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Taking It Away: The Appointment of Receivers In Illinois Business Ownership Disputes

Picture two children arguing over the same toy. They both have their hands on it, each pulling it towards themselves and away from the other. If they keep at it, they’ll tear the toy in two and destroy it, rendering it worthless. But a parent or teacher intervenes, takes the toy out of both their hands and holds onto it for safekeeping until the two kids can work out their differences.

That is what it’s like when a court appoints a receiver to manage a business when conflicts between the owners or operators – whether due to malfeasance by one party or if the business’ assets or continued financial viability are at risk. A receiver is the neutral “grown-up” charged with preserving the company’s property and managing its operations while the parties work to resolve their differences, whether in litigation or through other means of alternate dispute resolution.

Basis For Appointment of Receiver In Ownership/Operational Disputes

Illinois law sets the stage: aggrieved shareholders or others in control of a privately-held Illinois corporation and members or managers of an Illinois limited liability company (LLC) can petition a court to appoint a receiver to essentially manage the business and protect its assets during the pendency of a dispute involving the business. However, not every ownership dispute will justify the appointment of a receiver. In fact, courts are generally reluctant to intervene in the operations of a private business except in specific, emergent, or particularly egregious circumstances.

The Illinois Business Corporations Act (BCA) provides a host of possible remedies in cases of deadlock, when those in control of the corporation are engaged in illegal, oppressive, or fraudulent conduct, or when corporate assets are being misapplied or wasted, and “either irreparable injury to the corporation is thereby caused or threatened, or the business of the corporation can no longer be conducted to the general advantage of the shareholders.”

One of those remedies is “the appointment of a custodian to manage the business and affairs of the corporation to serve for the term and under the conditions prescribed by the court.” However, Illinois courts tend to see the appointment of a receiver/custodian as something of a “nuclear option” to be invoked only when other remedies are inadequate or irreparable harm is occurring or imminent.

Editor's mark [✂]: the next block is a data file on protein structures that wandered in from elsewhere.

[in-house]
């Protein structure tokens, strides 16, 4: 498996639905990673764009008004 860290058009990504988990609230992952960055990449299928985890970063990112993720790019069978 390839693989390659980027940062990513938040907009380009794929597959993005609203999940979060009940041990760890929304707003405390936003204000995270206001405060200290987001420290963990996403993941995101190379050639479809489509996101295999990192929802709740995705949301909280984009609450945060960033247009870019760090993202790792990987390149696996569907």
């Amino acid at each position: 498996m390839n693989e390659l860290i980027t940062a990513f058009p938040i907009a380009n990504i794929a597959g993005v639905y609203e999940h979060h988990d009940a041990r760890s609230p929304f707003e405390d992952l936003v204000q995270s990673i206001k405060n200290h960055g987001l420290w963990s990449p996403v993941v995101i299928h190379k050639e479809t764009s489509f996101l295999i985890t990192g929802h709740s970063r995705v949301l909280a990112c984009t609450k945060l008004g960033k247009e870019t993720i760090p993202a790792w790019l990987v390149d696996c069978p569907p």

As one court put it, a judge has the power to appoint a receiver of a corporation when “conditions of dissension, dispute, fraud, or mismanagement  exist which make it impossible for the corporation to carry on its business or preserve its assets, but such power should only be exercised in cases of urgent necessity where there is a present peril to the interests of stockholders consisting of a suspension of corporate business and a threatened depreciation of corporate assets.”

While the Illinois Limited Liability Company Act does not have a parallel provision, the law of receivership equally applies to limited liability companies (“LLCs”) just as it would to other business entities (e.g., partnerships). Illinois courts have long held that the power to appoint a receiver to manage and preserve the assets and affairs of a business, regardless of form, during the pendency, or as part of a dispute is part of the court’s inherent power of equity, regardless of any statutory basis. Generally speaking, when evaluating a petition for a receiver in other cases, like an Illinois LLC governance dispute, a court will apply equally stringent standards – there must be a showing establishing a reasonable probability that the party seeking to install a receiver will ultimately prevail in the case and that there exists a compelling, urgent basis to do so.

Role and Duties Of a Court-Appointed Receiver

An interim receiver or custodian appointed by a court to manage the business and affairs of a corporation, LLC, or other business entity will do so under the conditions and for the term established by the court appointing the receiver. The receiver’s duties include preserving the corporate assets and carrying on the business until a full hearing regarding the underlying dispute can be held. 

The bottom line is that the appointment of a receiver to take control of a company from controlling owners or factions accused of putting the company and its assets at risk is a tall order. But there are certainly some situations where a receiver is the appropriate, if not only, the remedy available to prevent a business’ imminent demise or the depreciation or loss of its assets. In fact, in some cases, the appointment of a receiver may be the best tool in the toolbox of the victim party or faction. But one must always remember that it is key to move quickly, as courts of equity do not favor litigants who “sit on their rights.”

If you have questions or concerns about or want to explore, the appointment of receivers in Illinois or other business governance disputes, don’t hesitate to get in touch with me at 312-840-7004 or  

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